Ok, if you spilled the coffee you just bought then obviously it won't be time to cry. But if that were the straw that broke the camels back don't think poorly of yourself. Life is hard.

Depression: A Walkthrough

I suffer from depression. It's more often than not mild and on rare occasions severe.
To me it's a mental and emotional illness that has a biological aspect.So basically everything has something to do with it. When I have many healthy connections with those around me I fare better (sounds like common sense). The waves of stress and turmoil don't rock me as much when my emotional safety net is large enough.
However, there come times when the stars line up just right and it hits me.
I usually don't recognize where I am until after I've stumbled through a few weeks.
Week 1: Just a few more stresses to deal with. I can do this. No problem.
Week 2: Well it's just a little bit more difficult than last month or the couple of months before, you know. Life has ups and downs.
Week 3: Why is it so hard to go to class? Why can't I get out of bed? Today was supposed to be a good day.
Week 4: There were days last week I should have been perfectly fine. All motivation has left me at this point. It's difficult to even think about cooking for myself.

It wasn't until about 3 months into the new year that I realized I'm still suffering from depression. The lingering darkness that haunts me. It sits just behind my ears, on the back of my neck and without even raising those hairs to let me know it sinks in.
My prayers are suffocated. Hope fades and the cycles begin to set in.

Cyclical Self-Depreciation
I'm depressed. I'm no fun. I don't have my lively personality. People won't have fun around me. I won't go.
People don't spend time with me because I'm no fun. I must not be that important.
I'm not important enough to bother those people. They wouldn't want to spend time with me.
Why are my days filled with no accomplishment. I feel terrible and worthless.
I'm worthless and shouldn't even try. I won't get anything done because my work isn't good.

The fact is, none of this is necessarily true. But it happens. It's happened throughout so many years of my life.
Sure there are ups and downs, doesn't everybody have those? So why do I bother?

"Are you coming up today?"
"I've been in bed all day"
"Get out of bed. Go be with people"

It's at this point where I know something has to be done (I've known all along, and despite years of experience the task is still monumental)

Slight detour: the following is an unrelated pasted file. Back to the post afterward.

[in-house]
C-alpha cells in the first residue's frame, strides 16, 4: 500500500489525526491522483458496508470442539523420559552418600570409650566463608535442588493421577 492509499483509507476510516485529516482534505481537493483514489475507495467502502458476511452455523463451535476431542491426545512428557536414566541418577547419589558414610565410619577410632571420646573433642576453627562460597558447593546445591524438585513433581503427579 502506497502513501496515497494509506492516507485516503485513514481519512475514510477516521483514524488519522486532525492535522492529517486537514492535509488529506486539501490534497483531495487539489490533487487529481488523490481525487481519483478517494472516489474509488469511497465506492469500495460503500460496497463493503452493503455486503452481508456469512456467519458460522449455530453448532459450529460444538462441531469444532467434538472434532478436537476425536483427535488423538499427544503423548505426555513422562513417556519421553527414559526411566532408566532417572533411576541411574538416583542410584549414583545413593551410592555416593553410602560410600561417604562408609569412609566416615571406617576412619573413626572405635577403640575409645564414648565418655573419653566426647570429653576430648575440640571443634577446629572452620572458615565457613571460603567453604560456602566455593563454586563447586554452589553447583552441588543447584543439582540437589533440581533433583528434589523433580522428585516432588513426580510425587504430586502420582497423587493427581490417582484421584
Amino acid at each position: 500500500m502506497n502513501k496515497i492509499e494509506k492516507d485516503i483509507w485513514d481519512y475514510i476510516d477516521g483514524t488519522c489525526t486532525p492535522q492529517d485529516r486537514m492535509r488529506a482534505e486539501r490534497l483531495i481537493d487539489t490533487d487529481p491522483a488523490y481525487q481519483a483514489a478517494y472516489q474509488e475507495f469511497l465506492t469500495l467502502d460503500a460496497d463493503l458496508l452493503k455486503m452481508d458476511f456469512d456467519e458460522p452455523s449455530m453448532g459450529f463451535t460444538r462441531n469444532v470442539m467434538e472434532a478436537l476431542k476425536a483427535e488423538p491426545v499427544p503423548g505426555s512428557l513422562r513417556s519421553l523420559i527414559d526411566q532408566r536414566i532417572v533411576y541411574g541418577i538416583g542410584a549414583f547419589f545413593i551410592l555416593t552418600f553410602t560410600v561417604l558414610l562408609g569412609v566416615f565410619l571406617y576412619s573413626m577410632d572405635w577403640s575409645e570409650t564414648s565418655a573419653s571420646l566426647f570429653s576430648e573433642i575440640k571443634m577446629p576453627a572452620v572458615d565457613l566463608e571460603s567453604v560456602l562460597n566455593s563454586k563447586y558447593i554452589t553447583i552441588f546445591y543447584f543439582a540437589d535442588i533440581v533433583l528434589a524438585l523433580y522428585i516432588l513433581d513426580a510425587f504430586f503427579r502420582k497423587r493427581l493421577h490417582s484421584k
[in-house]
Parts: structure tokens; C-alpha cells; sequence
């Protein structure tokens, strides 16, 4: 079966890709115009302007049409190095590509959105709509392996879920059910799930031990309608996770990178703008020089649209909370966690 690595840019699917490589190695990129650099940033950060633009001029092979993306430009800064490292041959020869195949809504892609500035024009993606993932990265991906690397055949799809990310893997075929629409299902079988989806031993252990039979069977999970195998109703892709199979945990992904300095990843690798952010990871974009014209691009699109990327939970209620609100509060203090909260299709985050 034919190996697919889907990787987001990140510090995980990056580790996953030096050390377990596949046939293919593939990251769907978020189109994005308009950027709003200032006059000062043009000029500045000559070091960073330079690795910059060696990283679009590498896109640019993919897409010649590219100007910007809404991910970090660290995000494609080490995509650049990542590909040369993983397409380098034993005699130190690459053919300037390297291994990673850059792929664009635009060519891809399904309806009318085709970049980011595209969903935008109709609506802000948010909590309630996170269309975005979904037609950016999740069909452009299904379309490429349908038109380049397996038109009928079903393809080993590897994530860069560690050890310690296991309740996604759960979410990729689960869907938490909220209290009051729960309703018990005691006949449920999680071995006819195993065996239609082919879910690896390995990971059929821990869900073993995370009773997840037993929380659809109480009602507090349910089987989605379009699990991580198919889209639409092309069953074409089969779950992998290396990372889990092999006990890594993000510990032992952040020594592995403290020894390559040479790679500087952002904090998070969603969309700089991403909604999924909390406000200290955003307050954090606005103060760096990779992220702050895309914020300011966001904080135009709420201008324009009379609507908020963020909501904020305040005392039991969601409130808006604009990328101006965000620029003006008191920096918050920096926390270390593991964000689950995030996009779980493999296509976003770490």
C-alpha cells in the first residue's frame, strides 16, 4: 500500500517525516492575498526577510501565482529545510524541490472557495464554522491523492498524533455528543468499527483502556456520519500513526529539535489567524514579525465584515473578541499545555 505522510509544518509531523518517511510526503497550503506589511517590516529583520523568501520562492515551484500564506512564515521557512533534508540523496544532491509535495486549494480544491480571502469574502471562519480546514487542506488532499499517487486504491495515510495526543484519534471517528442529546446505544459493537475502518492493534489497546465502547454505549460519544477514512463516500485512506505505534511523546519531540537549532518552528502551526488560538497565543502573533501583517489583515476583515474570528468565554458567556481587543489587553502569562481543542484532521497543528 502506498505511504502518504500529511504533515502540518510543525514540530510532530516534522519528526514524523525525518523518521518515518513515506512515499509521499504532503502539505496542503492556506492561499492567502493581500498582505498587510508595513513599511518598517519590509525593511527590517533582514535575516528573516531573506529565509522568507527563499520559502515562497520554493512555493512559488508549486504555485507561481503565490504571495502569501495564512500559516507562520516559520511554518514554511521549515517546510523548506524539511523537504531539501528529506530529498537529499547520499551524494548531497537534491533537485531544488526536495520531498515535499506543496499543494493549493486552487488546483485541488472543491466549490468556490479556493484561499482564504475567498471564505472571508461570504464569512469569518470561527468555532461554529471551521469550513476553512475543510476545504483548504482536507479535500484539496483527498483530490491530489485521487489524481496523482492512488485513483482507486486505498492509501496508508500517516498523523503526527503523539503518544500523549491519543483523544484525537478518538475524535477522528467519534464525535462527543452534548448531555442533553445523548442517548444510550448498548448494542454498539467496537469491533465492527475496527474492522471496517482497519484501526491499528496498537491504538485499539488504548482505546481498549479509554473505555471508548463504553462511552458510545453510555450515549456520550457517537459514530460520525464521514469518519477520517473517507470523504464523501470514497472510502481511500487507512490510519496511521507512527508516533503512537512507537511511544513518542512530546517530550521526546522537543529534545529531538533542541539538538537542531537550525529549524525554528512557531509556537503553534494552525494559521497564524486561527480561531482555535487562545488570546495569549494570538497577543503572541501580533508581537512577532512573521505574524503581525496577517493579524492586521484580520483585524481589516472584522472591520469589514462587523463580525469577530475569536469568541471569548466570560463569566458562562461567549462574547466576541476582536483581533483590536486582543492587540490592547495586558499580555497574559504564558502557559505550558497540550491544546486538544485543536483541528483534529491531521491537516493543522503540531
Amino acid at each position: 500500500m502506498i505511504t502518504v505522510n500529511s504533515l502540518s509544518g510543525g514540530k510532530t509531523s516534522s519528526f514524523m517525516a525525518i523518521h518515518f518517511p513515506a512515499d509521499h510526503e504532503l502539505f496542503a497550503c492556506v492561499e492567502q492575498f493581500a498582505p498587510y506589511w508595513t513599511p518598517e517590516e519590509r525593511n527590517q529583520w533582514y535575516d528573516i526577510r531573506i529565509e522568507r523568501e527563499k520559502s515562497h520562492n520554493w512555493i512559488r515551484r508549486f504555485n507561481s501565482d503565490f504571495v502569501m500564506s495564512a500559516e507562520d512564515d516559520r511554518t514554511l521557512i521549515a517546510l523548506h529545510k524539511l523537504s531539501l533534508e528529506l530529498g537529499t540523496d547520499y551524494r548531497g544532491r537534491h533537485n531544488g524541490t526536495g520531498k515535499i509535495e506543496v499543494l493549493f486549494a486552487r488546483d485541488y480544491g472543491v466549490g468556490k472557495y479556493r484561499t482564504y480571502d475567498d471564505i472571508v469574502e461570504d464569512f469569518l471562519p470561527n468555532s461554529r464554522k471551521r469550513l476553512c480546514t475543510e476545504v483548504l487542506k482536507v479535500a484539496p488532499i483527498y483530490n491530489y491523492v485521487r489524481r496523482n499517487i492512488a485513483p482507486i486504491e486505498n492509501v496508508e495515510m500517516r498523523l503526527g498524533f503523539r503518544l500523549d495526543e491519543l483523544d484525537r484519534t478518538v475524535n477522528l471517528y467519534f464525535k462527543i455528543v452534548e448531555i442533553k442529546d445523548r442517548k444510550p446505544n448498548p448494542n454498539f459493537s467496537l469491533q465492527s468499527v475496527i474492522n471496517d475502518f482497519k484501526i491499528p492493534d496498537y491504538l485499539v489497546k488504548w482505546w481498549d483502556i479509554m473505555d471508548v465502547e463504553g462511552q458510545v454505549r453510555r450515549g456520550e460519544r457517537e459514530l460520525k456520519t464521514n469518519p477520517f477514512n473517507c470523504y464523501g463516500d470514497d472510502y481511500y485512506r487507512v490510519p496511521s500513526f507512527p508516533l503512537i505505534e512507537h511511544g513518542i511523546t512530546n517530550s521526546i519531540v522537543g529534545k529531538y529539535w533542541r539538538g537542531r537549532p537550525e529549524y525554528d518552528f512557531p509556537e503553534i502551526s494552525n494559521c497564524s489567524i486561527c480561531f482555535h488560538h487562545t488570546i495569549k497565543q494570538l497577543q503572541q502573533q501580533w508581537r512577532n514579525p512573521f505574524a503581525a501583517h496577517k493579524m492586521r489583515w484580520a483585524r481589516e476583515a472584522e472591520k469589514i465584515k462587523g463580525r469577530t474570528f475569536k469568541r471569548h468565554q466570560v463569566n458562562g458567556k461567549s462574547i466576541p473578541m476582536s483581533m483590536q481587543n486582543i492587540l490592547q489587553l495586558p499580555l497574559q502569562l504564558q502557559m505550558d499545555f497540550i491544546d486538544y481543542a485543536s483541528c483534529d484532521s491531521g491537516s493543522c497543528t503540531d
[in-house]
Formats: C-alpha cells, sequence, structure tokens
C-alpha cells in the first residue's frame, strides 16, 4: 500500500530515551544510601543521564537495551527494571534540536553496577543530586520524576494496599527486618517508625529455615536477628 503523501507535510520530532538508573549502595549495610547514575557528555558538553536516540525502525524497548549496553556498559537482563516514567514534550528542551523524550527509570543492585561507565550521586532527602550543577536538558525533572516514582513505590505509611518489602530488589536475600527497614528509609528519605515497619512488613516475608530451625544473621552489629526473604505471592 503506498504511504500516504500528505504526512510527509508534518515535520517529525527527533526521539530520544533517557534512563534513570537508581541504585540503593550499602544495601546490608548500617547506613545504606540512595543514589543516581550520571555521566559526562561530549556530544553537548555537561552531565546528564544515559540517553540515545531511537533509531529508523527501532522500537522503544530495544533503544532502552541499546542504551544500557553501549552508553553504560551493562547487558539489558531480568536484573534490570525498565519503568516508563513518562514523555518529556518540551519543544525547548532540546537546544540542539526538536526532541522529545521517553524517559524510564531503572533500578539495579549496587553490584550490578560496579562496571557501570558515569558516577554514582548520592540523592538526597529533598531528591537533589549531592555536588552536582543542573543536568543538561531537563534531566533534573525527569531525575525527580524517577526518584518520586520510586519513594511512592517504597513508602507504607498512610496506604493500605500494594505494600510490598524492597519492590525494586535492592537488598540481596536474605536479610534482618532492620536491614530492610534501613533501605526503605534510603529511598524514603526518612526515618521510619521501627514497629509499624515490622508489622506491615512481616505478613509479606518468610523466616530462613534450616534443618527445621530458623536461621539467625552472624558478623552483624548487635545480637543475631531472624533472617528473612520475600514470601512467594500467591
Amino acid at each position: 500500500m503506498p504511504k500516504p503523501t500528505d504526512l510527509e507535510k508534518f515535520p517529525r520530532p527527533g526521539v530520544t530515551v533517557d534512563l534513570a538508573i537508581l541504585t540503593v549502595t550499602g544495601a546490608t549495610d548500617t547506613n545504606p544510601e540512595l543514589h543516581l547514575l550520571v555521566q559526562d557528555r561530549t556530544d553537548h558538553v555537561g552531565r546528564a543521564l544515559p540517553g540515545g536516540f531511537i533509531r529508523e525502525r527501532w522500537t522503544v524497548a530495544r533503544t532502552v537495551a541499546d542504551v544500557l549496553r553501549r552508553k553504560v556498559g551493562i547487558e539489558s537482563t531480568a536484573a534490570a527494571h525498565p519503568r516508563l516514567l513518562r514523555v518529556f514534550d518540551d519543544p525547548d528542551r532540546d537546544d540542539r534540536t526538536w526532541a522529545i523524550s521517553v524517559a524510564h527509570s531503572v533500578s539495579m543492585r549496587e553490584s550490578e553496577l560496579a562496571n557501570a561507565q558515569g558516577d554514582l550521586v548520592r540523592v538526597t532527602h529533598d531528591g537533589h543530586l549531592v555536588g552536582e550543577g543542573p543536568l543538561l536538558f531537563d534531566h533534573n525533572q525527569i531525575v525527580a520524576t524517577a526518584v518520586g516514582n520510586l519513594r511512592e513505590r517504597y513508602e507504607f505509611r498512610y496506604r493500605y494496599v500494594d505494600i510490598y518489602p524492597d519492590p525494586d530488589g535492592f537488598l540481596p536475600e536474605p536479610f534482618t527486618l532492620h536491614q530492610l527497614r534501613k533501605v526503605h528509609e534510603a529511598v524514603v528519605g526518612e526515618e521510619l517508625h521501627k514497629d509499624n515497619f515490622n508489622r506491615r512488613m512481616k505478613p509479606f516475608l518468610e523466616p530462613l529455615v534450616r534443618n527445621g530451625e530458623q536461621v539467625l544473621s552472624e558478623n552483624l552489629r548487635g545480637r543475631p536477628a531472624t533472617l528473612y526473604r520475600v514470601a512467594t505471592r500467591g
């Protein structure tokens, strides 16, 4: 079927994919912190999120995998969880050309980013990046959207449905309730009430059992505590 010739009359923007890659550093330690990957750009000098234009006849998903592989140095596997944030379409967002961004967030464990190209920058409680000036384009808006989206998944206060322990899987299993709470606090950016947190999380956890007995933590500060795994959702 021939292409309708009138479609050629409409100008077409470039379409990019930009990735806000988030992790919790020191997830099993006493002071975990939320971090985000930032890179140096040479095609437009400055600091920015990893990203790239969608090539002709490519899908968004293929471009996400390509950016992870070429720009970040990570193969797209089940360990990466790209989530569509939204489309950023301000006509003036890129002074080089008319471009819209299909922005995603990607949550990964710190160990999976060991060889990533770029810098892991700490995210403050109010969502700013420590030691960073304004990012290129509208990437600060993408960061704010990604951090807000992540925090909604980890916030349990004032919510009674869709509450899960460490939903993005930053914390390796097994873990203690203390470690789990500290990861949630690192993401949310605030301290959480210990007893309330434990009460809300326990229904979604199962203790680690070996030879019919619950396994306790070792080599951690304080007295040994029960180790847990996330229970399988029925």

Get up. Go to the shower. Accomplish something. Get food. Eat it. Drink something. Drink water.
Next I'm in the car. Focus on the road. Don't be lazy. Don't endanger anyone else. (Here comes another cyclical downward spiral). Stop. Think about the people who love you.

This is when things are getting pretty bad for me. Some days I feel more or less near a cliff and there's that looming sense of darkness that hovers just behind me. Other days the hole is several feet away and I'm not worried about falling in. But always that hole is there. I must always be aware of its reality.

Looking back I can imagine the concern on faces of friends. "What can I do to help?" "What do you need?"
I don't know. It's too dark to see.
And so nothing is done, because I don't know.

If you've read all the way to this point please read on for the next sentences.
I'm not crying out for help. I want you to see what I see. I want you to understand in some small way my depression. I believe there are more people who experience mild depression than are happy to admit. No one wants to be considered suicidal. But you don't have to be suicidal to be depressed.

Monday, February 24, 2014

Depression. Don't Suffer Alone.

I just finished watching this TED talk on depression.
Last night I stayed up and didn't go bed so I could write a short (6-7 pg) autobiography of depression in my adolescence and how it shaped me into who I am today.
I haven't written in my blog for awhile and so it feels strange to write. I'm thinking about you who might read my blog. It might be Mom, or one of my sisters. There are likely many of you who read but I'll never know. That's ok, I try to keep it short for your sake.
Take 30 minutes and watch this video. I wasn't going to and then I did. It was worth it.
Do not suffer alone. We live here together, not separate.
I really was hoping for more profound quality in writing this. Maybe some other day that will happen.